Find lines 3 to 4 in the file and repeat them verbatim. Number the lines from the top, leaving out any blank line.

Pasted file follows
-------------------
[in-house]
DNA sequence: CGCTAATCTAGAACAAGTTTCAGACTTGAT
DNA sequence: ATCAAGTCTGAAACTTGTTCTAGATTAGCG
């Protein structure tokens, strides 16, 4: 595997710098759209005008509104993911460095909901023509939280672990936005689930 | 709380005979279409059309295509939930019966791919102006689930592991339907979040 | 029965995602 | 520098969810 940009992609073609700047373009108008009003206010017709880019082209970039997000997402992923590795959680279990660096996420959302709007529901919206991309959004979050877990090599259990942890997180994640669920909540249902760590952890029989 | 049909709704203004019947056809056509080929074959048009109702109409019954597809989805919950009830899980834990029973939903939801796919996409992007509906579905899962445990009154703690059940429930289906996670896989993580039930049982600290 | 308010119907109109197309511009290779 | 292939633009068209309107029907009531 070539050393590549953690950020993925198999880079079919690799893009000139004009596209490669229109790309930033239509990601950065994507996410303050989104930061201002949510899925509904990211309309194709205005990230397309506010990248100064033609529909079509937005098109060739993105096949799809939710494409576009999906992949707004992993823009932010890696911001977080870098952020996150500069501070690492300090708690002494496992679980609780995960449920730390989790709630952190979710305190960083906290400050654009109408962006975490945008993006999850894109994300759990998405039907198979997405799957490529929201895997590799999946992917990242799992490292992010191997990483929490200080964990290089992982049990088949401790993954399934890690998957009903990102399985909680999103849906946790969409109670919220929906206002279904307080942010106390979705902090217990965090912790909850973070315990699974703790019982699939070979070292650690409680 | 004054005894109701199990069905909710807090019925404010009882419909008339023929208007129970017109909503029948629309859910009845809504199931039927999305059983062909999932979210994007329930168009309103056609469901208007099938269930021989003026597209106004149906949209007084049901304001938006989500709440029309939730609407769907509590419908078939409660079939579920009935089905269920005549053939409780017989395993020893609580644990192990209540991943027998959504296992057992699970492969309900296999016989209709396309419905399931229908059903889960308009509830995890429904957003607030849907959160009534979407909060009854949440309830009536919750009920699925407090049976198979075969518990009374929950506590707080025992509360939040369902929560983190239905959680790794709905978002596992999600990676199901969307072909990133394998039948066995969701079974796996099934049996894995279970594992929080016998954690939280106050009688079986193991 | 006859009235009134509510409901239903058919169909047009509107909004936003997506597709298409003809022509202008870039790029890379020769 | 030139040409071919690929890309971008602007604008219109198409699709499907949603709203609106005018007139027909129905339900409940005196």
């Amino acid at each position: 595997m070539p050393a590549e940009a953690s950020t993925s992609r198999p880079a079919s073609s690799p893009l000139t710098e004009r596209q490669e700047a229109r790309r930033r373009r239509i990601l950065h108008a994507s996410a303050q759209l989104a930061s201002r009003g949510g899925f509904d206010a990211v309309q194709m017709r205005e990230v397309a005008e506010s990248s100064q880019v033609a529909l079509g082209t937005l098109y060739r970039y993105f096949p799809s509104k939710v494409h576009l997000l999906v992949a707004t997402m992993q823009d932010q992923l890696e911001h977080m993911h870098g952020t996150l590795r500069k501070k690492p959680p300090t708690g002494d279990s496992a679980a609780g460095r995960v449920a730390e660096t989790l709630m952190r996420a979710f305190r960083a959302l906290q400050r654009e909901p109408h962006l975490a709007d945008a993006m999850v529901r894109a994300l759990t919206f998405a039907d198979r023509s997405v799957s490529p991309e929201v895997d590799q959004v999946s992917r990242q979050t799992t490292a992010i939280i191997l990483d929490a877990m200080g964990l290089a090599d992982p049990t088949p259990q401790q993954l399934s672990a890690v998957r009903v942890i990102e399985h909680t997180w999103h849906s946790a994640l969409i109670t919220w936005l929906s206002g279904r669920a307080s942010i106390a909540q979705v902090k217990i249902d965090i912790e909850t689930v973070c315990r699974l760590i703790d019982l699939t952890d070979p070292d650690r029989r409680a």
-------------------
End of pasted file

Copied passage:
DNA sequence: ATCAAGTCTGAAACTTGTTCTAGATTAGCG
């Protein structure tokens, strides 16, 4: 595997710098759209005008509104993911460095909901023509939280672990936005689930 | 709380005979279409059309295509939930019966791919102006689930592991339907979040 | 029965995602 | 520098969810 940009992609073609700047373009108008009003206010017709880019082209970039997000997402992923590795959680279990660096996420959302709007529901919206991309959004979050877990090599259990942890997180994640669920909540249902760590952890029989 | 049909709704203004019947056809056509080929074959048009109702109409019954597809989805919950009830899980834990029973939903939801796919996409992007509906579905899962445990009154703690059940429930289906996670896989993580039930049982600290 | 308010119907109109197309511009290779 | 292939633009068209309107029907009531 070539050393590549953690950020993925198999880079079919690799893009000139004009596209490669229109790309930033239509990601950065994507996410303050989104930061201002949510899925509904990211309309194709205005990230397309506010990248100064033609529909079509937005098109060739993105096949799809939710494409576009999906992949707004992993823009932010890696911001977080870098952020996150500069501070690492300090708690002494496992679980609780995960449920730390989790709630952190979710305190960083906290400050654009109408962006975490945008993006999850894109994300759990998405039907198979997405799957490529929201895997590799999946992917990242799992490292992010191997990483929490200080964990290089992982049990088949401790993954399934890690998957009903990102399985909680999103849906946790969409109670919220929906206002279904307080942010106390979705902090217990965090912790909850973070315990699974703790019982699939070979070292650690409680 | 004054005894109701199990069905909710807090019925404010009882419909008339023929208007129970017109909503029948629309859910009845809504199931039927999305059983062909999932979210994007329930168009309103056609469901208007099938269930021989003026597209106004149906949209007084049901304001938006989500709440029309939730609407769907509590419908078939409660079939579920009935089905269920005549053939409780017989395993020893609580644990192990209540991943027998959504296992057992699970492969309900296999016989209709396309419905399931229908059903889960308009509830995890429904957003607030849907959160009534979407909060009854949440309830009536919750009920699925407090049976198979075969518990009374929950506590707080025992509360939040369902929560983190239905959680790794709905978002596992999600990676199901969307072909990133394998039948066995969701079974796996099934049996894995279970594992929080016998954690939280106050009688079986193991 | 006859009235009134509510409901239903058919169909047009509107909004936003997506597709298409003809022509202008870039790029890379020769 | 030139040409071919690929890309971008602007604008219109198409699709499907949603709203609106005018007139027909129905339900409940005196």